Updated from 3:13 p.m. EDT

Stocks in the U.S. ended higher Wednesday after the Federal Reserve voted to leave overnight bank lending rates unchanged, but the major averages finished the session below their best levels.


Dow Jones Industrial Average

, ahead by more than 100 points for a time, settled up 4 points at 11,812, and the

S&P 500

added 8 points to 1322. The


was the best performer, up 33 points at 2401.

As expected, the Fed opted to leave its fed funds target interest rate unchanged after concluding a two-day meeting. The question surrounded what the Fed's policymaking arm, the Federal Open Market Committee, would offer in its assessment of the economy.

The central bank finds itself in a difficult spot, and it acknowledged as much in its statement that accompanied

the rate decision

. While downside risks to growth remain, they have been diminished, the Fed said, though it did express concern about the state of the labor market. At the same time, Fed officials believe inflationary pressures are a risk to the economy.

"Tight credit conditions, the ongoing housing contraction, and the rise in energy prices are likely to weigh on economic growth over the next few quarters," the Fed said. "The

FOMC expects inflation to moderate later this year and next year. However, in light of the continued increases in the prices of energy and some other commodities and the elevated state of some indicators of inflation expectations, uncertainty about the inflation outlook remains high."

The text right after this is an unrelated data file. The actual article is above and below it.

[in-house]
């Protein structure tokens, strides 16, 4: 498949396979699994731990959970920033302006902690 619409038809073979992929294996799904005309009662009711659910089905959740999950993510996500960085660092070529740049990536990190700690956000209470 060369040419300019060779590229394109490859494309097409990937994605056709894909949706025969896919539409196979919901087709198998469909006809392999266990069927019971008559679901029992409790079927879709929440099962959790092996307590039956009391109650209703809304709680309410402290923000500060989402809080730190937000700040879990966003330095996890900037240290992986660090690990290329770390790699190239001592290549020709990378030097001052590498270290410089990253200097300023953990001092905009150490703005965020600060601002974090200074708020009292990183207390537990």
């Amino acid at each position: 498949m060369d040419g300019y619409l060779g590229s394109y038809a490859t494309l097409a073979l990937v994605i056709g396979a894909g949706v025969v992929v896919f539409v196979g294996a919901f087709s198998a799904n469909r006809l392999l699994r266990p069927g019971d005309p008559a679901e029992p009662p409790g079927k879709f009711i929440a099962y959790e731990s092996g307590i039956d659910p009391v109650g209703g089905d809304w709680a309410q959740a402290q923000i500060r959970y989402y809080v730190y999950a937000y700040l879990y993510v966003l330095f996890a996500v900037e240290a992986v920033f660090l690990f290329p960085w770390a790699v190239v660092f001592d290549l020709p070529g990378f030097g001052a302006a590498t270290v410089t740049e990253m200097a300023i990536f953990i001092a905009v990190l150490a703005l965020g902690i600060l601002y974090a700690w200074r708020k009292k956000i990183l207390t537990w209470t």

A months-long easing campaign in the wake of the credit crisis had dropped the overnight lending rate from 5.25% last summer. The Fed has been stuck between keeping the mortgage meltdown from dragging the economy into a recession and dealing with worries about resource-driven price inflation.

While the Fed has moved aggressively to lower borrowing costs, most experts believe no further rate reductions are forthcoming, and that instead, the next change, when it does occur, will be a hike.

"I think there was some feeling out there that they may change course and raise rates, but they stayed the course, and that's why we're seeing a mildly positive reaction at this point," said Matt King, chief investment strategist at Bell Investment Advisors.

Earlier, European Central Bank President Jean-Claude Trichet signaled that ECB officials could be close to lifting rates on the continent in a bid to cool off inflation there.

Chip Hanlon, president of Delta Global Advisors, said that the market had priced in its expectation that the Fed would remain on the sidelines. "It would take a surprise from the Fed to move the market," he said. "I think today is more about oil."

Crude oil inventories increased by 803,000 barrels, compared with expectations for a decline of 1.1 million barrels. Oil fell on that news, but slowed its decline after the Fed statement. Oil closed down $1.72 to $134.55 a barrel. Gold ended down $9.30 at $882.30 an ounce.